Teen justice system neglect cost her daughter’s life, mother claims
DOTHAN, Ala. (WTVY) - A Barbour County woman believes her 15-year-old daughter would still be alive had an agency that oversees troubled children done the job it promised.
“Madison (Johnson) had a personality that would light up a room,” but Vanessa Johnson admits her sometimes defiant teen struggled emotionally and had behavioral issues.
“The (juvenile) judge and I agreed that she would go to (Southeast Alabama Youth Services),” a Dothan lock-up for troubled children known as the diversion center.
Vanessa Johnson said because of her daughter’s emotional struggles, she was to be on suicide watch, but Youth Services failed to perform those duties Johnson said they promised.
As she drove down the road on September 30, about a month after Madison entered the program, Vanessa received a phone call.
“Your daughter hanged herself,” the staff member told her.
She believes that had the diversion center staff done their job, she would still have her daughter.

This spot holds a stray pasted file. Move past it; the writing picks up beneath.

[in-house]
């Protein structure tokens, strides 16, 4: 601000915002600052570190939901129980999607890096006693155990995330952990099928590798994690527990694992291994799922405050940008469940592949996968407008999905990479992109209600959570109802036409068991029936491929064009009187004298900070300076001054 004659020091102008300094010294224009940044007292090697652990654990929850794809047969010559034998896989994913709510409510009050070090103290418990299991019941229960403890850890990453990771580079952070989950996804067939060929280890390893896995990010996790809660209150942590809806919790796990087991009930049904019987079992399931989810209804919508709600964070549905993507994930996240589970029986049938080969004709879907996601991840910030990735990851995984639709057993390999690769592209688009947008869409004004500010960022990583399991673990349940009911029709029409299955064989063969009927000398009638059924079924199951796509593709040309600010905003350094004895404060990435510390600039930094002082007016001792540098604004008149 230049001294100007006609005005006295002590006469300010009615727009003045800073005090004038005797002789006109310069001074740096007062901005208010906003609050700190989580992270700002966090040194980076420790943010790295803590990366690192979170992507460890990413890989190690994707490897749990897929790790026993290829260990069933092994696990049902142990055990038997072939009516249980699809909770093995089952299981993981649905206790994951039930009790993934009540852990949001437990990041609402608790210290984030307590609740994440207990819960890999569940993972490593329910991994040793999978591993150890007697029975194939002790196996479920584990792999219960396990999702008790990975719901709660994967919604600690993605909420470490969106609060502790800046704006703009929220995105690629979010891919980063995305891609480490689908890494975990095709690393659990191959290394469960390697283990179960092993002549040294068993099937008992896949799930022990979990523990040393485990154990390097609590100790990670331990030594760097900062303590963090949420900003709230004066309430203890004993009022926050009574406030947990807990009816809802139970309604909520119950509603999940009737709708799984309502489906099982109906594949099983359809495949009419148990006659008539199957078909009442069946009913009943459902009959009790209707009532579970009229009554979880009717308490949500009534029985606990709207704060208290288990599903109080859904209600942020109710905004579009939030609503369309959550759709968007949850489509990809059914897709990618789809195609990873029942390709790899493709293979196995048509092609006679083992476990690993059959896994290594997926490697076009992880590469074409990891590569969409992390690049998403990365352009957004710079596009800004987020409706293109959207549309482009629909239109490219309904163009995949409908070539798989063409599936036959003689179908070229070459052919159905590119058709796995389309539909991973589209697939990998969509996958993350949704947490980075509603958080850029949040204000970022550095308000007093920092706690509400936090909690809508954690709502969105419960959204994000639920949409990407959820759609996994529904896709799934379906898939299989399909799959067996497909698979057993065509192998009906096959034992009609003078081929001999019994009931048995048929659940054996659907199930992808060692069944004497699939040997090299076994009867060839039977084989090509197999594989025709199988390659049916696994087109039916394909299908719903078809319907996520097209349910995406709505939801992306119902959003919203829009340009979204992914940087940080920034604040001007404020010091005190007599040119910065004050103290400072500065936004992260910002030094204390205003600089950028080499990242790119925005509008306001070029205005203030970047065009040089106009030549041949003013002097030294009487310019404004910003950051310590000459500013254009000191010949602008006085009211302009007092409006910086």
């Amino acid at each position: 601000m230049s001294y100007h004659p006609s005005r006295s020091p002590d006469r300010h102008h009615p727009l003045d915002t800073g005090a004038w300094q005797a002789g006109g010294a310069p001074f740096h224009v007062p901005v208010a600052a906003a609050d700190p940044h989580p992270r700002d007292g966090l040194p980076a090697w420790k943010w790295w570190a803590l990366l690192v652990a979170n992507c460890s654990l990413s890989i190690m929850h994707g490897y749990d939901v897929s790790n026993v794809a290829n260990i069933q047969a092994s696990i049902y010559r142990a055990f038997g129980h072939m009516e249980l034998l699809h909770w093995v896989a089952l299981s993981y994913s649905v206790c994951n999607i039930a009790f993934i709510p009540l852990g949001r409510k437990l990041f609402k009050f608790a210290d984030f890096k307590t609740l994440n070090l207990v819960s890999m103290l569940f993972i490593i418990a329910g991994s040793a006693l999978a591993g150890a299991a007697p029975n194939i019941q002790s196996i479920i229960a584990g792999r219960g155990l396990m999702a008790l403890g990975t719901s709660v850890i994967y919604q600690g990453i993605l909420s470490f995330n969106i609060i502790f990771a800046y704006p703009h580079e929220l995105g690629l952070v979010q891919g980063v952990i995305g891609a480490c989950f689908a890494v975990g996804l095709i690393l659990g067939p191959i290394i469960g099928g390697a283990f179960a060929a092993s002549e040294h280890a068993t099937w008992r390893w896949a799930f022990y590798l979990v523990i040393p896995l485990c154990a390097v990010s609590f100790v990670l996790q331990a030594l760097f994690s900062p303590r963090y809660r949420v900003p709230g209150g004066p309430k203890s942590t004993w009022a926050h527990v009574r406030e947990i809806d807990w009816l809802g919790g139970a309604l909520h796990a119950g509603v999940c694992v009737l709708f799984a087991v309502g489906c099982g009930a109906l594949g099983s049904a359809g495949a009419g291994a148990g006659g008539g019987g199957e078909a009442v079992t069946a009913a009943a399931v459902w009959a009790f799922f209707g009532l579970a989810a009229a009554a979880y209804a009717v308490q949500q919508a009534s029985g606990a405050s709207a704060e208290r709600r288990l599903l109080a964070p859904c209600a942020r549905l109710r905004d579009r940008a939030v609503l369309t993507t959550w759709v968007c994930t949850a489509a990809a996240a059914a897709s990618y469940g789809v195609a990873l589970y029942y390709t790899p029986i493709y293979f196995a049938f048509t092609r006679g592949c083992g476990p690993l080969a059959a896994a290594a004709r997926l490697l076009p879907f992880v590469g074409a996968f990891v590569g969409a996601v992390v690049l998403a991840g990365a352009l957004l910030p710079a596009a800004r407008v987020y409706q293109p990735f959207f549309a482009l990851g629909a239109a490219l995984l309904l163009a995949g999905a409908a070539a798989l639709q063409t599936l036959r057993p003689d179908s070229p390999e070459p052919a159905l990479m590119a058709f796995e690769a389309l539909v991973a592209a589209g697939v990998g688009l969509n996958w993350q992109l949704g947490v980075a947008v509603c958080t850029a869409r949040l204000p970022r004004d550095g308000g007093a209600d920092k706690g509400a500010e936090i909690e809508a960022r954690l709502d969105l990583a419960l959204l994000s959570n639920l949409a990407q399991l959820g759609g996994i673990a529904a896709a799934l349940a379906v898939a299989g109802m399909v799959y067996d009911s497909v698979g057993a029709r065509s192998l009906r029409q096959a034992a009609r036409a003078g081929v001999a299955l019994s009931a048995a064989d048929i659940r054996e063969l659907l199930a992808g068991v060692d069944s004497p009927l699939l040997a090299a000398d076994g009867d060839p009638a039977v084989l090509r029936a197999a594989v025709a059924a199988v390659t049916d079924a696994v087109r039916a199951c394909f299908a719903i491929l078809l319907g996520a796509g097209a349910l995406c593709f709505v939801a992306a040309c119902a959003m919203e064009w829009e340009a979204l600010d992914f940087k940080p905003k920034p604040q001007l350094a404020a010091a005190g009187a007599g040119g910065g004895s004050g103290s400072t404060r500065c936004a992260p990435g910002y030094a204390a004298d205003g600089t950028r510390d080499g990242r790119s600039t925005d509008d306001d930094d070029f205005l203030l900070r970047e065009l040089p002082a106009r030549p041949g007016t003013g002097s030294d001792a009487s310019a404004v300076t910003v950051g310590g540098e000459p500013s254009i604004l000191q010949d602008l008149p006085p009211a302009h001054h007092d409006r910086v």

“If (they) had been coming to check on her every 10 minutes we could have gotten her back, every 20 minutes we could have gotten her back; hours later that was no signs of life,” she said during a press conference at her attorney’s office.
She also questions why, on suicide watch, staff issued Madison the sheet used to take her life.
“They had a responsibility to Madison and this family to keep this from happening and as a result Vanessa has lost her daughter and we’ve lost Madison,” said attorney Calvin J. (Cal) Whaley of the Cherry and Irwin law firm.
Whaley said he plans to file a lawsuit naming Southeast Alabama Youth Services in Houston County Circuit Court.
Southeast Alabama Youth Services did not respond to a request for comment.
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